I remember when I got my first PalmPilot and the number of times I showed off my new find to all of my friends. Within weeks, I had at least twenty people making the purchase of a PalmPilot because they found my passion and love for the product so compelling. And when they played with it, they threw away their folios and became full-fledged PalmPilot users. Now, was I an influencer? I certainly did not get paid for my endorsement - or did I? The fact that my friends listened rapturously (okay, I jest) to me extolling the virtues of the PalmPilot and the fact that they decided to purchase only cemented my role as a technology "truffle hound" for my friends. After that, many of my friends, family and friends-of-friends would ask me about tech - long after I stopped promoting Palm.
That enthusiasm for evangelism and the power of my skill is a mark of influence - but how would we measure it? And how could companies take advantage of my willingness to listen and willingness to share my discovery / finds with others.
Now we are at the crux of the problem.
Perks are Currency and Discovery that Truffle Hounds Want
From my experiences, both PeerIndex and Klout are offering people a chance to "benefit" from their interests and their perceived skills in spreading messages digitally. It is not about being the brightest in a particular area of expertise; it is about being the person who knows how to package it up and create a spread that works for others to consume. People like Tim O'Reilly (@timoreilly) have already built up a following through other means like any other celebrity - which means he is likely to be quite influential on specific topics. Additionally, he could place a silly link out to the world and have all sorts of people see it (read: impressions), click on it and then potentially be acquired (e.g., sign up, purchase, play, view).
But what about me? My followers list is only 2500+ large, often made up of people trying to get me to follow them. My following list is closer to 1000, if only for the fact that I have a diverse set of interests and I know far too many people (personal note: I have a contact book of 8000+ people I know over the past ten years). Why would anyone reach out to me - and how would they reach out to me?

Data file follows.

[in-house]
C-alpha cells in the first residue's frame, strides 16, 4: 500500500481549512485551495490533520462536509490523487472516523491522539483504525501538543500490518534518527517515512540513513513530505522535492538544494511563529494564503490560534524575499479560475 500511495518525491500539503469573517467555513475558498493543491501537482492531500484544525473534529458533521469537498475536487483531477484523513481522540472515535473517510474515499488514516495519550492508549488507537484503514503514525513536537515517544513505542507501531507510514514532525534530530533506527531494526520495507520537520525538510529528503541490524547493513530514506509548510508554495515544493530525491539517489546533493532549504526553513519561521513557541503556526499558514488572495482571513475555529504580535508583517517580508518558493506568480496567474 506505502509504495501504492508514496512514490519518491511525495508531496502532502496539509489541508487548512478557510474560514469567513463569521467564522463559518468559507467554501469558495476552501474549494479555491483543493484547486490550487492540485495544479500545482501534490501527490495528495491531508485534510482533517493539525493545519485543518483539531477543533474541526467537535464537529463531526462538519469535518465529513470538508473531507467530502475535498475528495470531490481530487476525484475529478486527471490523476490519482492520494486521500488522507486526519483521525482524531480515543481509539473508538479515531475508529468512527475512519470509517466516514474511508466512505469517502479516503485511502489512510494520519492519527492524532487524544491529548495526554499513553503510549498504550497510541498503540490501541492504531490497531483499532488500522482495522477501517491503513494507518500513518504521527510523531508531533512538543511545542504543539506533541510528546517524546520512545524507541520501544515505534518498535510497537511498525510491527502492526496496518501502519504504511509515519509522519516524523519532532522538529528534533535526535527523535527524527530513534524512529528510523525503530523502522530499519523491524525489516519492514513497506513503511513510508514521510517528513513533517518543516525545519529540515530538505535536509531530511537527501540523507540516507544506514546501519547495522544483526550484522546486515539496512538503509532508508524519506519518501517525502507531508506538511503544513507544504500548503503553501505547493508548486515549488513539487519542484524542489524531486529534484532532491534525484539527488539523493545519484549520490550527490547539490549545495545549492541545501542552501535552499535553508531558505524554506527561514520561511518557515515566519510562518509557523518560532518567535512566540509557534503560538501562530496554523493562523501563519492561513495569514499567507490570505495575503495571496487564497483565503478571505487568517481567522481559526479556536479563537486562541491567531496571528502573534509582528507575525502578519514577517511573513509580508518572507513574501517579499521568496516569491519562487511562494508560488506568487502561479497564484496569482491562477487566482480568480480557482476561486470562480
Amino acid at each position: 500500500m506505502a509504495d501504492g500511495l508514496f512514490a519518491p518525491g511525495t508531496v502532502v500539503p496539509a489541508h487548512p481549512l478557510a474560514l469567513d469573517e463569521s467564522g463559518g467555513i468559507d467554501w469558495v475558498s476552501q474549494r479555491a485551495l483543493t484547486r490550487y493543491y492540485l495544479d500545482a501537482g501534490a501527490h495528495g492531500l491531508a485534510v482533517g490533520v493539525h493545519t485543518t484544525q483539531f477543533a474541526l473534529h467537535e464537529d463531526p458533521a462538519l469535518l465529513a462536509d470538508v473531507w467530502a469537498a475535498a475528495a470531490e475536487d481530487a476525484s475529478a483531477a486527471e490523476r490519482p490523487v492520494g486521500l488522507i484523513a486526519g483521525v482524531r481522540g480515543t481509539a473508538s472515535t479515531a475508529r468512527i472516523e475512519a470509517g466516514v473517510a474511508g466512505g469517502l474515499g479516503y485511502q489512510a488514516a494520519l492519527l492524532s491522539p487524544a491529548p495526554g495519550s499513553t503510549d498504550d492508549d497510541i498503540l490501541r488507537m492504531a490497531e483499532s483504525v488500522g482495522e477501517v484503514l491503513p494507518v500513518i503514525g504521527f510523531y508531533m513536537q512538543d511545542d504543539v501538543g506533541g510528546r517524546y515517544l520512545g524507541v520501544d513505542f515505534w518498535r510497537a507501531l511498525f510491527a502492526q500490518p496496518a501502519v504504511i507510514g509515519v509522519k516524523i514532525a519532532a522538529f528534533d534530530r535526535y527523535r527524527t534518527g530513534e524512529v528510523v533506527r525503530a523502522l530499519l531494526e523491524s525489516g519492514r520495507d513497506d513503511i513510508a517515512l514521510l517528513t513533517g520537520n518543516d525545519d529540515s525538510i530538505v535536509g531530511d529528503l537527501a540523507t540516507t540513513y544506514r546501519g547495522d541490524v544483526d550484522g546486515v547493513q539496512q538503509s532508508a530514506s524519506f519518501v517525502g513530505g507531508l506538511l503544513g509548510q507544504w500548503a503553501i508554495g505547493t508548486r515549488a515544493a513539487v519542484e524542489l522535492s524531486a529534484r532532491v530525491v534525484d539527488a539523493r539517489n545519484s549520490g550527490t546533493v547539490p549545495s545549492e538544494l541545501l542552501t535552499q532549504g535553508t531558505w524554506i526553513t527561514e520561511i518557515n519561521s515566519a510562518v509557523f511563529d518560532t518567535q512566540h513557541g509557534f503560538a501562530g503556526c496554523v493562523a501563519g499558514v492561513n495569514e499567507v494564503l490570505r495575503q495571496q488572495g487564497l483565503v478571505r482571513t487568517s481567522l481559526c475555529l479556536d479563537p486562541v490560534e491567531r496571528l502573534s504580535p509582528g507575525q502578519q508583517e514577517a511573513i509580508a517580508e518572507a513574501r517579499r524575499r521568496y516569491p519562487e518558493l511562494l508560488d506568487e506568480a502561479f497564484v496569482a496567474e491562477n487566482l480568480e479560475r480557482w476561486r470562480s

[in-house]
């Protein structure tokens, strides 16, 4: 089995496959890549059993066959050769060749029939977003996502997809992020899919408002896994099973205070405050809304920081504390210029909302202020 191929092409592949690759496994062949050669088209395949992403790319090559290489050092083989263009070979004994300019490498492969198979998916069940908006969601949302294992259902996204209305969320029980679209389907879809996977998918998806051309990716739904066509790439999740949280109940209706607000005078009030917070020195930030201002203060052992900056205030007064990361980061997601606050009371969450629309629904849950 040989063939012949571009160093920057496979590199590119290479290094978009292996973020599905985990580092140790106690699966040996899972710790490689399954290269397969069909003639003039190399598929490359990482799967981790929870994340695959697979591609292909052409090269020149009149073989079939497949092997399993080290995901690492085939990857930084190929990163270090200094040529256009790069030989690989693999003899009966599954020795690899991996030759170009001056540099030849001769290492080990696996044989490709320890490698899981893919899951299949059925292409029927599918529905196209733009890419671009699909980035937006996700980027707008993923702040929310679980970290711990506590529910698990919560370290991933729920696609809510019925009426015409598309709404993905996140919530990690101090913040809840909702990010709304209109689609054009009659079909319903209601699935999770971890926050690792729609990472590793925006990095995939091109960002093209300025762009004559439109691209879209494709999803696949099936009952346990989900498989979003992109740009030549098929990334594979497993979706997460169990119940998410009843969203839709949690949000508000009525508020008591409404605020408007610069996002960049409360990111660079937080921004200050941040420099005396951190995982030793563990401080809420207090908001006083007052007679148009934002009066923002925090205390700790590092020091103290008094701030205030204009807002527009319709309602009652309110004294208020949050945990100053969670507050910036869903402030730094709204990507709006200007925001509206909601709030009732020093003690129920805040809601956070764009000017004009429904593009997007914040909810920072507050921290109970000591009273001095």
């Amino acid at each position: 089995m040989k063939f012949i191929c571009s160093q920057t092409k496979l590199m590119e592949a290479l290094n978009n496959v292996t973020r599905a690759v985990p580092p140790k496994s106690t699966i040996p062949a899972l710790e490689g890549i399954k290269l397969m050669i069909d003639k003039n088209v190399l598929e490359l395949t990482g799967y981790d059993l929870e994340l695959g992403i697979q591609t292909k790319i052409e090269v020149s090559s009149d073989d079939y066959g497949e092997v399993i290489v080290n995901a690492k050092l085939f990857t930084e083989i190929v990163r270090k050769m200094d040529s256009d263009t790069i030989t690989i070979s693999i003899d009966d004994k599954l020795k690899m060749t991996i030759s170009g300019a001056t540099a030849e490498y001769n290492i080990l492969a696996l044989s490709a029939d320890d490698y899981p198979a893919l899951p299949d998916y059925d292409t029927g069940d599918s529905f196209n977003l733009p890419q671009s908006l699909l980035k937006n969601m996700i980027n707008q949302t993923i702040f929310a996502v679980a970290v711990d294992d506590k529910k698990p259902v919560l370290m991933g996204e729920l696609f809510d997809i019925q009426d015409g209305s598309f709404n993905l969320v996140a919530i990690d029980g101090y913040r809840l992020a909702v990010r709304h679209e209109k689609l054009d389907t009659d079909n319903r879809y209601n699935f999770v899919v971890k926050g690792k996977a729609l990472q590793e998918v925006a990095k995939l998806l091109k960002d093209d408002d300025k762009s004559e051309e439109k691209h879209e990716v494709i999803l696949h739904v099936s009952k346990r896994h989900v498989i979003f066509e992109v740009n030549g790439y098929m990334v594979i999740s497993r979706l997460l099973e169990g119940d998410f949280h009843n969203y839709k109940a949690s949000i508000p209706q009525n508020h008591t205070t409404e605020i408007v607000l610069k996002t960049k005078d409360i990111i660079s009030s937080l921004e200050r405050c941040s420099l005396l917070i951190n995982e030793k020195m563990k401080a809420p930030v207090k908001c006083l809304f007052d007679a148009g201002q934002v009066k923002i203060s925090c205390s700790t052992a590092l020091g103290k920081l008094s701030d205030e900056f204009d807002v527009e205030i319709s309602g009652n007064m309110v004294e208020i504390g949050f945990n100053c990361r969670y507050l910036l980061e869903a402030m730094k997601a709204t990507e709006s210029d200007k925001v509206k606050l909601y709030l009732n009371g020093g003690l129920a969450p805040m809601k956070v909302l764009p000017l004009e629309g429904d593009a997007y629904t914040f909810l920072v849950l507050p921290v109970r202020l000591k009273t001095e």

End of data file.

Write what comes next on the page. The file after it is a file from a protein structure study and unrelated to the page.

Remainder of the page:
Well - using twitter (@ messages), emails, referrals (e.g., LinkedIn) or sponsorship/adverts on media I read could reach me. Or, I could discover my profile being on some service like Klout or PeerIndex or Kred, see what they think about me, and then want to correct it (or delete it darn you bad people!). Now, I have been captured by the flypaper of egosurfing.
And when I have been indexed and computed, now these player can reach me for the areas that I may have signaled to them that I am 1) interested in and 2) willing to engage in a brand discussion. We used to think of this as the PR role - reaching out to newspaper editors and reporters, then we migrated to bloggers and blog editors as google began to provide us with a version of ranking by the PageRank of sites. And now, we have the microdata that we perform accessible to ourselves and others for evaluation of how effective we are at getting people to read our content, how effective we are in engaging in discussion, how effective we are in getting people to click on a link.
These metrics that are borne out of the models are what we use to come up with the ranking and the formulas for the Perks campaigns - working to convince individuals that they are worth the connection to a brand and by connecting to the brand, they are able to make their own mind up about evangelizing a brand's product or service.
Thought of in that way, take a read of the Klout Code of Ethics for Influencers:
Influencer Code of Ethics
The idea is that your authenticity is what matters in the engagement, not just the size of your network. It is the ability for you to chose on your own response (though social convention suggests that you will respond with even a simply thank you). By making the connection between brands/agencies and the potential microcelebrities whether in a general sense, a geographic sense, a topical sense or a combination of the attributes, we are empowered to learn more, not less; and we are able to engage in the conversations that we were promised with the Cluetrain Manifesto.
Borrowing from a political candidate from 2004, "You have the power!".
Yes, you do - and if you chose to exercise the power, these tools (e.g., PeerIndex, Klout and Kred) can give you access to that power.